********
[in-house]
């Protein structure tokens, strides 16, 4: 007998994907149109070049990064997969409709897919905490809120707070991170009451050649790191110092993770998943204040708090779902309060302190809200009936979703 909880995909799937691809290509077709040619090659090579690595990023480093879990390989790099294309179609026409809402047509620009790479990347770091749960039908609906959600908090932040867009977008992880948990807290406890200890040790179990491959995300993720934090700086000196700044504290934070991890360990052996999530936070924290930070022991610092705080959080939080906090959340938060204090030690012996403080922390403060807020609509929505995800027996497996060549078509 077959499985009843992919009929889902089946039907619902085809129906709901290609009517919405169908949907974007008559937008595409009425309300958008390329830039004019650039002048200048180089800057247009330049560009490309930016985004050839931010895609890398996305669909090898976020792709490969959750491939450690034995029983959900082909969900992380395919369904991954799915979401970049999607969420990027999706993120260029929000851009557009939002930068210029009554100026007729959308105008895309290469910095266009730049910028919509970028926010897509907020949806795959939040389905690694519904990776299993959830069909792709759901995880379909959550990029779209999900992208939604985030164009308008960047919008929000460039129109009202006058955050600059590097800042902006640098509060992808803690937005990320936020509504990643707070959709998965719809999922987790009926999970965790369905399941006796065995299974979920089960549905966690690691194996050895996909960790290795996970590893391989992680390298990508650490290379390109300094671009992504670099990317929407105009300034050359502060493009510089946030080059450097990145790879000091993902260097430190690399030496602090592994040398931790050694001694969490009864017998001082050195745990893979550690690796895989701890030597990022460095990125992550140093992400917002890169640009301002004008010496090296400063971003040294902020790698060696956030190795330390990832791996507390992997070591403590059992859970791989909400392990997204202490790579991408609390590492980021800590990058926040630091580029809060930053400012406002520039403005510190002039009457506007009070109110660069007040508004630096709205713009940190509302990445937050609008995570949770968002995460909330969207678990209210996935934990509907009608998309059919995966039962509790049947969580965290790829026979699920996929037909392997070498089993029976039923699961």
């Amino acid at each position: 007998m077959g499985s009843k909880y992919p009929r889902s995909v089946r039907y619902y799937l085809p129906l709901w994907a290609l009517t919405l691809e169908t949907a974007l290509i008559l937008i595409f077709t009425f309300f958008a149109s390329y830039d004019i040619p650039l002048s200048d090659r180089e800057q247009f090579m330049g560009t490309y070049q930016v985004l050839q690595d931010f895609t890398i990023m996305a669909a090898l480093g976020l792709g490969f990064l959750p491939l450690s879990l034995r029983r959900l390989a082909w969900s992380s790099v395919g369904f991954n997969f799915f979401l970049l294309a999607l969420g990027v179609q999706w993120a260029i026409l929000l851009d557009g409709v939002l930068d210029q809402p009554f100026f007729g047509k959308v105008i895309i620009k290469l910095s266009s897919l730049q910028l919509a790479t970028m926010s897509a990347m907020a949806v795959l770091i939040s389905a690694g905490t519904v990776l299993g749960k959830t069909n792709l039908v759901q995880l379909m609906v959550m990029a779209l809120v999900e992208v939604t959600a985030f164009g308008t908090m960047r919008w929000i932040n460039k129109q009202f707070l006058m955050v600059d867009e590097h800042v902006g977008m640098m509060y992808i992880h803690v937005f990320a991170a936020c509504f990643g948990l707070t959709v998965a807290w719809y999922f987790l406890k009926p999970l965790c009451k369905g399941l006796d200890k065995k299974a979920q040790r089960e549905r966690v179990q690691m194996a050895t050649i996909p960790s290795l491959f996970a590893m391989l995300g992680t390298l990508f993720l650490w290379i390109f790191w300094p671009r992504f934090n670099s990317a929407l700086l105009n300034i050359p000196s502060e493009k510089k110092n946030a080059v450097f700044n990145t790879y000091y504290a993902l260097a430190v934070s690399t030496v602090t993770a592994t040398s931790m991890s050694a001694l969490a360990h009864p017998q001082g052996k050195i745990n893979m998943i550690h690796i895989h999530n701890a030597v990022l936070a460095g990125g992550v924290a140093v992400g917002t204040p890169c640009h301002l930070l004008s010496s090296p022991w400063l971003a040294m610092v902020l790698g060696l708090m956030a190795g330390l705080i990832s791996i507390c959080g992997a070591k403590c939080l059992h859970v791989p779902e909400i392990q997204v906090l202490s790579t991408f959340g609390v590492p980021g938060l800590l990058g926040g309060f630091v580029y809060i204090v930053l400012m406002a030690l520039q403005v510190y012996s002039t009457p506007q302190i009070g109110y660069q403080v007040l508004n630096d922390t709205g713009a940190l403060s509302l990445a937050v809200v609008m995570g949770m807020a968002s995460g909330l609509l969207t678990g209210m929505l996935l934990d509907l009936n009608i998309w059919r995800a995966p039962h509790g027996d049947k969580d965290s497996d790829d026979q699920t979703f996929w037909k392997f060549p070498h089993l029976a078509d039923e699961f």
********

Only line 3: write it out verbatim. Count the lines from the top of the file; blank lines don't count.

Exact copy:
């Amino acid at each position: 007998m077959g499985s009843k909880y992919p009929r889902s995909v089946r039907y619902y799937l085809p129906l709901w994907a290609l009517t919405l691809e169908t949907a974007l290509i008559l937008i595409f077709t009425f309300f958008a149109s390329y830039d004019i040619p650039l002048s200048d090659r180089e800057q247009f090579m330049g560009t490309y070049q930016v985004l050839q690595d931010f895609t890398i990023m996305a669909a090898l480093g976020l792709g490969f990064l959750p491939l450690s879990l034995r029983r959900l390989a082909w969900s992380s790099v395919g369904f991954n997969f799915f979401l970049l294309a999607l969420g990027v179609q999706w993120a260029i026409l929000l851009d557009g409709v939002l930068d210029q809402p009554f100026f007729g047509k959308v105008i895309i620009k290469l910095s266009s897919l730049q910028l919509a790479t970028m926010s897509a990347m907020a949806v795959l770091i939040s389905a690694g905490t519904v990776l299993g749960k959830t069909n792709l039908v759901q995880l379909m609906v959550m990029a779209l809120v999900e992208v939604t959600a985030f164009g308008t908090m960047r919008w929000i932040n460039k129109q009202f707070l006058m955050v600059d867009e590097h800042v902006g977008m640098m509060y992808i992880h803690v937005f990320a991170a936020c509504f990643g948990l707070t959709v998965a807290w719809y999922f987790l406890k009926p999970l965790c009451k369905g399941l006796d200890k065995k299974a979920q040790r089960e549905r966690v179990q690691m194996a050895t050649i996909p960790s290795l491959f996970a590893m391989l995300g992680t390298l990508f993720l650490w290379i390109f790191w300094p671009r992504f934090n670099s990317a929407l700086l105009n300034i050359p000196s502060e493009k510089k110092n946030a080059v450097f700044n990145t790879y000091y504290a993902l260097a430190v934070s690399t030496v602090t993770a592994t040398s931790m991890s050694a001694l969490a360990h009864p017998q001082g052996k050195i745990n893979m998943i550690h690796i895989h999530n701890a030597v990022l936070a460095g990125g992550v924290a140093v992400g917002t204040p890169c640009h301002l930070l004008s010496s090296p022991w400063l971003a040294m610092v902020l790698g060696l708090m956030a190795g330390l705080i990832s791996i507390c959080g992997a070591k403590c939080l059992h859970v791989p779902e909400i392990q997204v906090l202490s790579t991408f959340g609390v590492p980021g938060l800590l990058g926040g309060f630091v580029y809060i204090v930053l400012m406002a030690l520039q403005v510190y012996s002039t009457p506007q302190i009070g109110y660069q403080v007040l508004n630096d922390t709205g713009a940190l403060s509302l990445a937050v809200v609008m995570g949770m807020a968002s995460g909330l609509l969207t678990g209210m929505l996935l934990d509907l009936n009608i998309w059919r995800a995966p039962h509790g027996d049947k969580d965290s497996d790829d026979q699920t979703f996929w037909k392997f060549p070498h089993l029976a078509d039923e699961f």